At the unveiling of the BDP platform prior to the election, Watson said the government had never been willing to spend money on social welfare and that Parliament should thank women who had carried the load up to that point.


After stepping away from politics, Watson occasionally spoke out about women’s issues. In 1966, she expressed concern about women’s reluctance to serve on juries, saying the suffragettes would have been ashamed.

“But in this day and age most women should think for themselves,” she said.“ I suppose their lives are too easy. They do not worry about a problem if it does not affect them directly. They are narrow in their outlook, not much travelled and not interested in political commentary. They are only interested in their general social lives and families.”

In 1975, she was a member of a panel that discussed equal pay for women.

When Watson died at age 80 on March 1, 1976, MPs paid tribute to her in Parliament. Government MP Dr. William Masters said she was a woman of great personal courage while Opposition Leader Walter Robinson described her as a pioneer for women’s recognition.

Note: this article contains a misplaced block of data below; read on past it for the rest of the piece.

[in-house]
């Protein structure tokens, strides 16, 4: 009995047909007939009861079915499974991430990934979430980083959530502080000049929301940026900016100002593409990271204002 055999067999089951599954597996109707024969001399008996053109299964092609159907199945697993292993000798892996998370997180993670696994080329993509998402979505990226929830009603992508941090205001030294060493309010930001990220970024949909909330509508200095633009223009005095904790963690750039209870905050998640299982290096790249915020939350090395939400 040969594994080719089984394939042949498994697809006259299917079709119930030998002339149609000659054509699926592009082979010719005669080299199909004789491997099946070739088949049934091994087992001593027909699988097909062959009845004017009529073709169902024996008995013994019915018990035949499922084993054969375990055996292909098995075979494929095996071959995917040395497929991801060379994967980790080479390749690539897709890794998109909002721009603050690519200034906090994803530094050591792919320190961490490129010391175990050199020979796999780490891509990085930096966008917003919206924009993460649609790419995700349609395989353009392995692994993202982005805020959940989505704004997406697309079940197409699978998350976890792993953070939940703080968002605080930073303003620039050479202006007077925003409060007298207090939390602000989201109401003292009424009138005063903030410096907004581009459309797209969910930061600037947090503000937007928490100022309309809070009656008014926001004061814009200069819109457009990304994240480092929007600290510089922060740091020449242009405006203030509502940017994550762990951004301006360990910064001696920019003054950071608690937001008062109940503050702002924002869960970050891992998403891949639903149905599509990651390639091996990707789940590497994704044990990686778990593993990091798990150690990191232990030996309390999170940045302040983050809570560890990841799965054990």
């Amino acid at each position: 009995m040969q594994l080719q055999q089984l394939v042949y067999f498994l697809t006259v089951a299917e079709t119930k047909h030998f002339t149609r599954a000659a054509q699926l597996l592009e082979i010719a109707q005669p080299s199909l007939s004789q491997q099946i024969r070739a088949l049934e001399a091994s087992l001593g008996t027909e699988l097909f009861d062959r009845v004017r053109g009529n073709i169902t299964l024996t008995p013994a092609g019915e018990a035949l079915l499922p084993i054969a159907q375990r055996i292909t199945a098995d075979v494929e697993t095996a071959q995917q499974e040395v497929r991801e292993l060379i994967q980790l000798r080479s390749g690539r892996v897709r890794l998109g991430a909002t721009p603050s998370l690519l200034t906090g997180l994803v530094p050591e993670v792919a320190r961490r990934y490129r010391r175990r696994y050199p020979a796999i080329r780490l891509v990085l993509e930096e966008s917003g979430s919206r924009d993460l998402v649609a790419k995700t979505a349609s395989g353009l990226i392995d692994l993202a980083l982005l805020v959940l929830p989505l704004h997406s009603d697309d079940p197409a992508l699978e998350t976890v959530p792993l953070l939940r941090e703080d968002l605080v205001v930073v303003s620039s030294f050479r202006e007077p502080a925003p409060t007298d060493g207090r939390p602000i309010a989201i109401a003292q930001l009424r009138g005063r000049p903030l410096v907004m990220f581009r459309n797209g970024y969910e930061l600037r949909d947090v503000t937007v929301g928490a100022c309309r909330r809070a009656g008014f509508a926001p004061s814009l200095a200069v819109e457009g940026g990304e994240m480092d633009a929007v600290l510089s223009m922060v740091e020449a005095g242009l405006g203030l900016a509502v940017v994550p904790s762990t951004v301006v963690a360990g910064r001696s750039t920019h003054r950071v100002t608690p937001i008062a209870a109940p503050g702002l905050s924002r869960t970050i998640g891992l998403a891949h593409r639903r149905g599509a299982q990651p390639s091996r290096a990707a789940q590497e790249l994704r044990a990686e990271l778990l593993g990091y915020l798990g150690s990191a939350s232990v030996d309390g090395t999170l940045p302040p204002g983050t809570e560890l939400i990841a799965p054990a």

She was buried at St. Paul’s Church, Paget, where her husband Robert and mother-in-law Wilhelmina were buried years earlier.


In the years after her death, Watson’s accomplishments as a trailblazing Member of Parliament were overshadowed by her work with the Committee of 25. It provided provided crucial support to children with disabilities during its heyday, paying for overseas surgery, rehabilitation equipment and a pool at St. Brendan’s Hospital, where a children’s wing once bore her name.

In Parliament, portraits of Hilda Aitken and Lois Browne-Evans, who became the first black female MP in 1963, were installed at the House of Assembly, but Watson’s achievement remained unrecognised as she had long been regarded as the Island’s second female MP.

In July 2013, this oversight was corrected when a portrait of Watson—painted by artist Diana Tetlow and commissioned by the Paget Parish Council—was hung at the House of Assembly, between portraits of Hilda Aitken and Lois Browne-Evans.